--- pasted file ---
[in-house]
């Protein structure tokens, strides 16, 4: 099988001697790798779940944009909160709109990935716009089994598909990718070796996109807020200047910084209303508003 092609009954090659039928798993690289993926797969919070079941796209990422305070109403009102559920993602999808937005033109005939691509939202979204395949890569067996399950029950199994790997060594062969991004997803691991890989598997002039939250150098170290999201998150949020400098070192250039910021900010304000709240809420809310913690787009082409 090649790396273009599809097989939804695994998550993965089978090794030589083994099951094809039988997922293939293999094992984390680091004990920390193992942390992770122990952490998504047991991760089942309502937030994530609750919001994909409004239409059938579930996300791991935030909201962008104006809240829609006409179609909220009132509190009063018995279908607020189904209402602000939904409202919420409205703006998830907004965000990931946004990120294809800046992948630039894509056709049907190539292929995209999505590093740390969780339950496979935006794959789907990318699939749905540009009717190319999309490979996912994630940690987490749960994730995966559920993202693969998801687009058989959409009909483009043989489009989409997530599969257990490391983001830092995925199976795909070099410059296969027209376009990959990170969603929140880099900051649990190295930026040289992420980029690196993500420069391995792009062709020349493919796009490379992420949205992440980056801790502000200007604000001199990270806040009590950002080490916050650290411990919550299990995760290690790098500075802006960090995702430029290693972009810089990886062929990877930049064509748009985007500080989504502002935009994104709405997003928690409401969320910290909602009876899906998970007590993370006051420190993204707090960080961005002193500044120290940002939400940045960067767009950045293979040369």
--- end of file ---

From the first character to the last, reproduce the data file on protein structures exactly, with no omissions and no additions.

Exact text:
[in-house]
């Protein structure tokens, strides 16, 4: 099988001697790798779940944009909160709109990935716009089994598909990718070796996109807020200047910084209303508003 092609009954090659039928798993690289993926797969919070079941796209990422305070109403009102559920993602999808937005033109005939691509939202979204395949890569067996399950029950199994790997060594062969991004997803691991890989598997002039939250150098170290999201998150949020400098070192250039910021900010304000709240809420809310913690787009082409 090649790396273009599809097989939804695994998550993965089978090794030589083994099951094809039988997922293939293999094992984390680091004990920390193992942390992770122990952490998504047991991760089942309502937030994530609750919001994909409004239409059938579930996300791991935030909201962008104006809240829609006409179609909220009132509190009063018995279908607020189904209402602000939904409202919420409205703006998830907004965000990931946004990120294809800046992948630039894509056709049907190539292929995209999505590093740390969780339950496979935006794959789907990318699939749905540009009717190319999309490979996912994630940690987490749960994730995966559920993202693969998801687009058989959409009909483009043989489009989409997530599969257990490391983001830092995925199976795909070099410059296969027209376009990959990170969603929140880099900051649990190295930026040289992420980029690196993500420069391995792009062709020349493919796009490379992420949205992440980056801790502000200007604000001199990270806040009590950002080490916050650290411990919550299990995760290690790098500075802006960090995702430029290693972009810089990886062929990877930049064509748009985007500080989504502002935009994104709405997003928690409401969320910290909602009876899906998970007590993370006051420190993204707090960080961005002193500044120290940002939400940045960067767009950045293979040369």